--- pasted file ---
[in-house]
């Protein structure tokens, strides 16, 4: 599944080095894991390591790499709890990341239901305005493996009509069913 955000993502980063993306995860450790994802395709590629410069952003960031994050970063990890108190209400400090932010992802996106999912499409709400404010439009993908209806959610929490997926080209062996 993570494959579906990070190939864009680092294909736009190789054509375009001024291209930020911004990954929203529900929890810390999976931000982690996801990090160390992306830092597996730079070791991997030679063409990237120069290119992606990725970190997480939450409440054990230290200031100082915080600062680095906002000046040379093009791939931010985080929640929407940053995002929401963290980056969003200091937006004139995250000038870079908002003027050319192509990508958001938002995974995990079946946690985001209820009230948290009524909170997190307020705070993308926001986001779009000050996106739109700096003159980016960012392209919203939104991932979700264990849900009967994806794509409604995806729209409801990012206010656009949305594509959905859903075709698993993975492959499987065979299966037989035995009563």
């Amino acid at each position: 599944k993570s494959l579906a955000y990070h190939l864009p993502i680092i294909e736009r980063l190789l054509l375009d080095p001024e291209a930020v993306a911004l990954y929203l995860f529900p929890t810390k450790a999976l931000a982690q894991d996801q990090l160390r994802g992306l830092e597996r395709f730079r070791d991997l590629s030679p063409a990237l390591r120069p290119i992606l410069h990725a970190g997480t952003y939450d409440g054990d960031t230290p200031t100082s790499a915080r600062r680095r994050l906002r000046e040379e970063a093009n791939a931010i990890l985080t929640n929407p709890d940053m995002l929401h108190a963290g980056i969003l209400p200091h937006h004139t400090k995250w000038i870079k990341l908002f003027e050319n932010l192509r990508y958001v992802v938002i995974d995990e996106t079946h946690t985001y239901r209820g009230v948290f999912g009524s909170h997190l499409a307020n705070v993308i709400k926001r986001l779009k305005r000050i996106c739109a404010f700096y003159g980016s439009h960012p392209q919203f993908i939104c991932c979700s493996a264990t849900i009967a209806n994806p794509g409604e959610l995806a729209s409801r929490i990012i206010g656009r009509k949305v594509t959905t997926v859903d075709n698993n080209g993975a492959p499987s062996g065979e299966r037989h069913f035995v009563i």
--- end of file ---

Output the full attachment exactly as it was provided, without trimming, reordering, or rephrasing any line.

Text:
[in-house]
């Protein structure tokens, strides 16, 4: 599944080095894991390591790499709890990341239901305005493996009509069913 955000993502980063993306995860450790994802395709590629410069952003960031994050970063990890108190209400400090932010992802996106999912499409709400404010439009993908209806959610929490997926080209062996 993570494959579906990070190939864009680092294909736009190789054509375009001024291209930020911004990954929203529900929890810390999976931000982690996801990090160390992306830092597996730079070791991997030679063409990237120069290119992606990725970190997480939450409440054990230290200031100082915080600062680095906002000046040379093009791939931010985080929640929407940053995002929401963290980056969003200091937006004139995250000038870079908002003027050319192509990508958001938002995974995990079946946690985001209820009230948290009524909170997190307020705070993308926001986001779009000050996106739109700096003159980016960012392209919203939104991932979700264990849900009967994806794509409604995806729209409801990012206010656009949305594509959905859903075709698993993975492959499987065979299966037989035995009563």
């Amino acid at each position: 599944k993570s494959l579906a955000y990070h190939l864009p993502i680092i294909e736009r980063l190789l054509l375009d080095p001024e291209a930020v993306a911004l990954y929203l995860f529900p929890t810390k450790a999976l931000a982690q894991d996801q990090l160390r994802g992306l830092e597996r395709f730079r070791d991997l590629s030679p063409a990237l390591r120069p290119i992606l410069h990725a970190g997480t952003y939450d409440g054990d960031t230290p200031t100082s790499a915080r600062r680095r994050l906002r000046e040379e970063a093009n791939a931010i990890l985080t929640n929407p709890d940053m995002l929401h108190a963290g980056i969003l209400p200091h937006h004139t400090k995250w000038i870079k990341l908002f003027e050319n932010l192509r990508y958001v992802v938002i995974d995990e996106t079946h946690t985001y239901r209820g009230v948290f999912g009524s909170h997190l499409a307020n705070v993308i709400k926001r986001l779009k305005r000050i996106c739109a404010f700096y003159g980016s439009h960012p392209q919203f993908i939104c991932c979700s493996a264990t849900i009967a209806n994806p794509g409604e959610l995806a729209s409801r929490i990012i206010g656009r009509k949305v594509t959905t997926v859903d075709n698993n080209g993975a492959p499987s062996g065979e299966r037989h069913f035995v009563i």